• (21:15) – “If there are other problems going on, for example, difficulty with self-care, dressing him or herself, feeding him or herself. If the child has problems with temper tantrums, self-injurious behaviors – those are behavioral problems that can be addressed, but we won’t be able to ask for services and insurance companies will not authorize these services (without the diagnoses). We need the child to obtain as much help as he or she can.”

Materials Faye Has Created for Telehealth Sessions

  • The Preschool Language Scale (5th Edition) forms the basis
    • (23:50) – “One of the testing items that a lot of children miss are spatial awareness, learning what it means to put things under, on top, right, back and left. So I had materials created for that specific purpose.”
    • (24:26) – “During the session, we play a game … I get the child involved and am also addressing the expressive part of the spatial concept. Not just the understanding part, but also the ability to express it.”
  • Leveraging Zoom to Teach Lessons
    • (25:16) – “I just have to structure the session a little differently. Since the child is in the home setting, I have an opportunity to make spatial concepts become a practical, everyday life skill.”

Workarounds for Common Tele-Session Obstacles

  • Distraction at home versus in a more unfamiliar setting
    • (27:06) – “If you put them in a structured clinical setting they might act differently because they feel a little uncomfortable, so they might be more likely to comply than in a home setting. That’s one of the problems I noticed very consistently.”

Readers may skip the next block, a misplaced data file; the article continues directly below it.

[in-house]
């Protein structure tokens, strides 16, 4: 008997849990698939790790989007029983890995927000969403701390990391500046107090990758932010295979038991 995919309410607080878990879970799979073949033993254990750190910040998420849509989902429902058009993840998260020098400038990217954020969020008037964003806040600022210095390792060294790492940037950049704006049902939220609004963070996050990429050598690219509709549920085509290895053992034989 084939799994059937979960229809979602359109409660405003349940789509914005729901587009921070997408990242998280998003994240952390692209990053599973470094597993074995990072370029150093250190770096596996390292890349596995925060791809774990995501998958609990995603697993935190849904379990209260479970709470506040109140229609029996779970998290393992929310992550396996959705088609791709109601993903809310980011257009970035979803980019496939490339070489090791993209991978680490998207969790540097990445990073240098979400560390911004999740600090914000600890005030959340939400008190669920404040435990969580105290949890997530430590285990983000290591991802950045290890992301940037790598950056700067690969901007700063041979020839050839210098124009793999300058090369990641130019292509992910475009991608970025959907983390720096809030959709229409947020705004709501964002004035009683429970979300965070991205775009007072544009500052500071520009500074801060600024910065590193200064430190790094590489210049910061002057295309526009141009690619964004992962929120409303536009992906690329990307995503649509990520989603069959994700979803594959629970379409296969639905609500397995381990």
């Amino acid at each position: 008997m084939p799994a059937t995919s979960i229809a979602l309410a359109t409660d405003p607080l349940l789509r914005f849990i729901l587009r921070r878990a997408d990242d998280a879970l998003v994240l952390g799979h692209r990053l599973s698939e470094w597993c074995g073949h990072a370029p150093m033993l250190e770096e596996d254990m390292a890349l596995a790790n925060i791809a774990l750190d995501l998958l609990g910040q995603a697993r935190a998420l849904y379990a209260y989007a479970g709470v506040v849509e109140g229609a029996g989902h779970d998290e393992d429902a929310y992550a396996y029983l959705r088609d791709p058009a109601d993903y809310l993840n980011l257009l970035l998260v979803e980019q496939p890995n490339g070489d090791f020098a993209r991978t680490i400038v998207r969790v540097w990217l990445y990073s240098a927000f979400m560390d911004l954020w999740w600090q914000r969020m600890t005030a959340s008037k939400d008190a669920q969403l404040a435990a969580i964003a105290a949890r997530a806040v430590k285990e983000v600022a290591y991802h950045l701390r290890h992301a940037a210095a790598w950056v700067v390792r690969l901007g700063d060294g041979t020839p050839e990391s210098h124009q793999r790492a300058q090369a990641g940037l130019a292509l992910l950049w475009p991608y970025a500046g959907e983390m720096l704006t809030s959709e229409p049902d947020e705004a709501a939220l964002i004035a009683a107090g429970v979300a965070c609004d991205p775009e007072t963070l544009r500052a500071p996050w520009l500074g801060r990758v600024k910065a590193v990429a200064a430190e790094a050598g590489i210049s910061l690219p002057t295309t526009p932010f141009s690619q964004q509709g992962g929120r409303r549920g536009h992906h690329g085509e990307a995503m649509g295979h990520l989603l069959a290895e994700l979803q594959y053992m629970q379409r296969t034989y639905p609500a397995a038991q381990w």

• (27:30) – “It’s just hard to ask a three-year-old to sit in front of a computer for a whole hour straight. It’s just impossible. We all have our attention spans. What I found is that it helps to give them a little bit of a break.”
  • Faye creates breaks in treatment sessions by alternating between structured tasks with 5- or 10-minute breaks during which they address other skills, like kinetic tasks for fun and to practice action words.
  • If a child has reached his/her limit, Faye uses time remaining for parent training:
    • (28:59) – “I find it very helpful because then the parents have that one-on-one training time so they will be able to address things at a later time outside the session.”
  • Zoom Evaluations: Getting Past the Technology Hurdle.
    • (30:16) – “In the past, we’ve spent half an hour of our allocated hour of testing just for setting up the cameras and making sure it’s working. We came up with a solution, filming a little video clip of how to actually set up the cameras, prop up the device to make sure it’s facing the child and the computer screen correctly.”

The Interplay Between Faye’s Clinical Content and Other Online Tutorials She Creates

  • In both arenas, the focus is on making things clear and specific, organized chronologically and easy to access.
  • Faye uses tricks to produce the most natural possible flow of content.
    • (33:43) – “The first time I turned on the camera and started talking to it I had so much difficulty. I had to imagine that there was a friend there to speak to because it’s just unnatural. But now it’s not as difficult.”
  •   Balancing her social media influencer persona with being a speech therapist.
    • (35:25) – “When I first started posting and creating content for social media I had a lot of difficulties letting people know my actual job because I was concerned that they could look me up and find out where I work or that it might interfere with how my patients perceived me.”
    • (35:50) – “For the longest time, I just didn’t disclose that I was a speech therapist. I used a different name and didn’t say what I was doing for work.”
    • (36:14) – “Three of four years into creating content I decided maybe it was a good time to start a YouTube channel. Initially, I did beauty and lifestyle videos and then I realized that I have a skill that could actually benefit people.”